The ranks of the uninsured have been rising for more than a decade. The number in Southeastern Pennsylvania has nearly doubled from 2000 to 2012, reaching 305,000 nonelderly adults, the survey estimated.
That's the most since the survey began more than 20 years ago.
Darnell Hendrix, of Olney, lost his coverage last year when Hostess Brands declared bankruptcy, shutting down the Northeast plant where he had long worked as a machinist. His daughter, Tashay Meares, 24, of Langhorne, a graduate student who had been covered under his policy, also lost it.
Hendrix, who has two herniated disks, is treating minor back pain with ice and heat: "If I rupture it real bad, it would shoot down my legs and it would prevent me from walking."
At 46, Hendrix is a member of the demographic that is most vulnerable to economic trends: people who are too young to be covered by Medicare and too old for the State Children's Health Insurance Program. Much of the insurance expansion in the Affordable Care Act is aimed at this group.
The new statistics from the Southeastern Pennsylvania Household Health Survey showed big differences between city and suburbs, largely due to poverty and race.
In Philadelphia, 27.1 percent of nonelderly adult Latinos were uninsured in 2012 compared with 20.4 percent of blacks and 10.7 percent of whites.
Without affordable health insurance, said city Health Commissioner Donald F. Schwarz, "fewer adults will go for basic health care," putting off routine screenings for high blood pressure and cancer. More people will get sicker, end up hospitalized, "and ultimately die because they have not gotten care early," Schwarz said.
The survey found that the percentage of women who did not get recommended pap smears, breast exams, and mammograms rose between 2000 and 2012, said Francine Axler, who directs the project for the Public Health Management Corp.
There is no equivalent survey for the rest of the state or New Jersey, although it typically has reflected national trends.
Pennsylvania has had lower rates of uninsured than the rest of the nation because more employers here offered coverage. But firms everywhere are cutting insurance, a move that was speeded up by the economic downturn.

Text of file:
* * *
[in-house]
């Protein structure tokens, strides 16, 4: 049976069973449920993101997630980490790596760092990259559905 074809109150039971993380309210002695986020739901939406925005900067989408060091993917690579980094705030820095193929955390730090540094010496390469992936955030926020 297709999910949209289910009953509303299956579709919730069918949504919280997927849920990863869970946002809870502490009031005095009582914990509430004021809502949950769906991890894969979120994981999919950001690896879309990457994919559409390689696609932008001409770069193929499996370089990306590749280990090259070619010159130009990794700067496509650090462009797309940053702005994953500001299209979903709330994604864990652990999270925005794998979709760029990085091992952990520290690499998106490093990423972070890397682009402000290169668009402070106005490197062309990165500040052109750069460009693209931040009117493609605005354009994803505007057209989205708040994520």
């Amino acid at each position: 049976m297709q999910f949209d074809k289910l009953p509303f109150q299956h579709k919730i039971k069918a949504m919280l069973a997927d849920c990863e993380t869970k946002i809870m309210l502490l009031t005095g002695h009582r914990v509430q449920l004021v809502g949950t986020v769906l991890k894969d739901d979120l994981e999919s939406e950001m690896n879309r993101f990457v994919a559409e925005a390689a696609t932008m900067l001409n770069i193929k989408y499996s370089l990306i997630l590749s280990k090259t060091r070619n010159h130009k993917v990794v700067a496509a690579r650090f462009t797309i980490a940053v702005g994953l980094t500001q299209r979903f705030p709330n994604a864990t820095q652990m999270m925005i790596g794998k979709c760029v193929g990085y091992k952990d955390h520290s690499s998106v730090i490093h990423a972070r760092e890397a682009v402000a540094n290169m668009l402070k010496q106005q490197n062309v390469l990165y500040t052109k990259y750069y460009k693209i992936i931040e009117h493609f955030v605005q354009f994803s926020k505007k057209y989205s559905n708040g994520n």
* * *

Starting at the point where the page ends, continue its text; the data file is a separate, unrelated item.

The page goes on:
Also a factor were recent policy changes in Pennsylvania, such as Corbett's decision, just weeks on the job, not to fund adultBasic, said Judy Solomon of the Center on Budget and Policy Priorities in Washington. That state-subsidized insurance plan for low-income working adults had covered more than 40,000 people.
A year later, tens of thousands of people lost Medicaid coverage as a result of a controversial move to reduce a backlog in mandatory reviews. The Corbett administration said most were ineligible; advocacy groups said state workers lost much of the paperwork needed for eligibility.
Advocates said confusion over a third, more recent change, to eliminate a support program known as cash assistance, pushed more eligible clients off the Medicaid rolls.
Many of the uninsured in all three groups - and perhaps a half-million more of the state's estimated 1.3 million people without coverage - were intended to receive insurance beginning next year by expanding Medicaid.
But last year's U.S. Supreme Court ruling upholding the law made the expansion optional. Democratic governors have leaned toward adopting it. Many Republicans oppose it, although six GOP governors so far have said they would accept the expansion, which would be largely paid for by the federal government.
New Jersey's Gov. Christie has not decided.
Gov. Corbett this week said he would not expand Medicaid, for now, unless the Obama adminstration offered more flexibility, saying that it would cost the state too much. The decision will be taken up by the General Assembly as part of this year's budget process.
Expanding Medicaid "would make an enormous difference for people," said Richard Weishaupt, a senior attorney for Community Legal Services, who also argued that it would benefit the state treasury and the state economy in the long run.
The other main insurance provision of the federal health law - insurance exchanges with subsidies for low-income people, which Corbett decided to let the federal goverment run in Pennsylvania - was aimed largely at people who work.
Corbett spokeswoman Christine Cronkright said the governor can cover more people if the state gets more independence.
"We cannot provide more access to health care by expanding a broken system," she said.
Contact Don Sapatkin
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